In spite of all the high technology available these days, in the form of computer based audio
systems; there are still those boring old gits who insist that a glass tube with a strange
collection of bits of metal inside, and all the air sucked out, still makes a better sound
than the latest transistor amplifiers.
Of course anyone who has "studied" electronics knows that these old valve circuits have not
even a hope of getting the "signal-to-noise ratio" that state of the art kit can achieve.
That is of course quite true but to be honest, that also is a bit misleading as I don't know
of a single course syllabus that actually covers valve circuits and very few tutors even mention
them in passing!
So why is it that guitarists will pay double the price for a monster tower of amps and cabs with valves?
Why would a top studio want a valve microphone pre-amp or compressor to feed that really expensive mic into and not just
the latest super microprocessor controlled digital jobby?
Does the "warm sound" have anything to do with the fact that these fragile glass components
will take your skin off if you handle them and can chuck out more Watts in heat than sound level?
This is the music business here mate,... nothing is supposed to make sense is it? How can we
get a "pure" note out of such old noisy kit? Well that depends on what you call pure I guess.
It's all very well sitting down with a digital editing suite and cleaning up the wavs till
they have notes, pure notes and nothing but the notes,.... but have you really improved the sound
by doing so, or have you lost something? Theoretical audio is always evolving but the human ear
is still the same bit of skin and gristle it always was, so can we really teach such an old
bit of kit new tricks?
No,.. and to make matters worse, the human ear is not nearly a linear
device as far as audio pick-ups go and added to that, it is connected to a very individual
filter called the human brain and any guy who has met more than one woman will tell you the
brain is not a stable filter at all!
(Actually, that comment cuts both ways doesn't it ladies?!)
It is possible to fool the ear and the brain into where a sound is coming from in space, but
most ears will be able to tell the difference between live and studio recordings, depending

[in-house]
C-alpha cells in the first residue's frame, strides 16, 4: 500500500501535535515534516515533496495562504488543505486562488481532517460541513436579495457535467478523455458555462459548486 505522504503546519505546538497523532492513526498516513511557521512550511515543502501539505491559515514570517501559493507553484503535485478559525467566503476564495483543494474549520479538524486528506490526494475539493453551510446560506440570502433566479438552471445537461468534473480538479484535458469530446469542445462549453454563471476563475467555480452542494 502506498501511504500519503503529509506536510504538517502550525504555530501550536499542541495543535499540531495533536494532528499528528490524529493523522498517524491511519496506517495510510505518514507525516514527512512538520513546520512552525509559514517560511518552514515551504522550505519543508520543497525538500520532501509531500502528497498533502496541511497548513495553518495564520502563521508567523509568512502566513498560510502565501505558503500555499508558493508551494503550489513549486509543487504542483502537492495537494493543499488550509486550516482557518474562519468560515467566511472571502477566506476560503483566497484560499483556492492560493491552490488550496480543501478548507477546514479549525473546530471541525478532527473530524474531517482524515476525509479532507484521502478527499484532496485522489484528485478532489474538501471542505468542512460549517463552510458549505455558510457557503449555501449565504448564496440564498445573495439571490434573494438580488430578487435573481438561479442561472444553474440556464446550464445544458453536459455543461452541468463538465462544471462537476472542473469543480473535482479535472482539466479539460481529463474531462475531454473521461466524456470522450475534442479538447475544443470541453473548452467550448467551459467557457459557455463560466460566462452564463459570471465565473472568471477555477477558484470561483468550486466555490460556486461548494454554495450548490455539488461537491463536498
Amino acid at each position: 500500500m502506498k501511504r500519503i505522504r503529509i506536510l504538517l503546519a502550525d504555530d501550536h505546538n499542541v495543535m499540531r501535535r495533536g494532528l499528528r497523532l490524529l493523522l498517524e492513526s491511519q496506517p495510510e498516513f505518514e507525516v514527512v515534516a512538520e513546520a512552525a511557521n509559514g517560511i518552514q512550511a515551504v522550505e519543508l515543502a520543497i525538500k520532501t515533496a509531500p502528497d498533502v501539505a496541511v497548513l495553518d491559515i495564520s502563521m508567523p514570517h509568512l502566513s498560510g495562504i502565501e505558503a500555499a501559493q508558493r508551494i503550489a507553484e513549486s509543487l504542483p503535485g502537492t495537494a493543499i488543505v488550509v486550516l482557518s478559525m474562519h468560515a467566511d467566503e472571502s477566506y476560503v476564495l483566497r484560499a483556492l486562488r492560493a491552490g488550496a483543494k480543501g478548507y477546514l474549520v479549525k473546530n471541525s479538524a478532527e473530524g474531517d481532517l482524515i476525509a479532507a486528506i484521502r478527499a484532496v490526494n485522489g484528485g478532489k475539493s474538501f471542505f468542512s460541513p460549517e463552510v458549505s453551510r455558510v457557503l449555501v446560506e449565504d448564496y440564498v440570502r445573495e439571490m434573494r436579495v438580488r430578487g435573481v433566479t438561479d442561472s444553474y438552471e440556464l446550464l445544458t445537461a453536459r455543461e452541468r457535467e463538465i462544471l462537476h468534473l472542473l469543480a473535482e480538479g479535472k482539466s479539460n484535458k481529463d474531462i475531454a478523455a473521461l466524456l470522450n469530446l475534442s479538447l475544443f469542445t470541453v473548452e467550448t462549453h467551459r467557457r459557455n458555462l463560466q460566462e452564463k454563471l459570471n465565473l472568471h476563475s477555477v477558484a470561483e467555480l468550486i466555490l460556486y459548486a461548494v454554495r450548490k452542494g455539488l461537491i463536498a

on how many rock concerts they've been subjected to! The ear is an amazing device all on its own
but when you consider the added selective effect that the brain adds to what it "hears", then
no other system of audio pick-up can even approach its quality, or its eccentricities.
I still have my collection of vinyl records and no matter how pristine the new CD might be, there is something
about the hiss, crackle and other spurious noises that make them special to me. It really has
nothing to do with sound "quality" in the theoretical sense. It has far more to do with the fact that
when I first listened to these classics like "Stairway to Heaven", it was on a really cheap
and nasty mono BUSH record player cos that's all I could afford thus, the hiss crackle and
distortion became a part of the audio experience. Perfect it wasn't but it was, at a mere twelve
watts, loud enough to upset the neighbours,.... frequently! More to the point, it was the music
I was listening to, not the sound quality. Yes I do have amps now that are silent till driven,
put your head in the bins and the first note will make your nose bleed! I also have some really
nice digital instruments but there is something about a sound that is less than clinical,..
it is closer to what I hear in the real world. That is where old valve technology scores so
heavily, it does distort but when it does so, it actually produces harmonics that are related to
the musical scales we play, or listen to so it tends to add something that fits rather than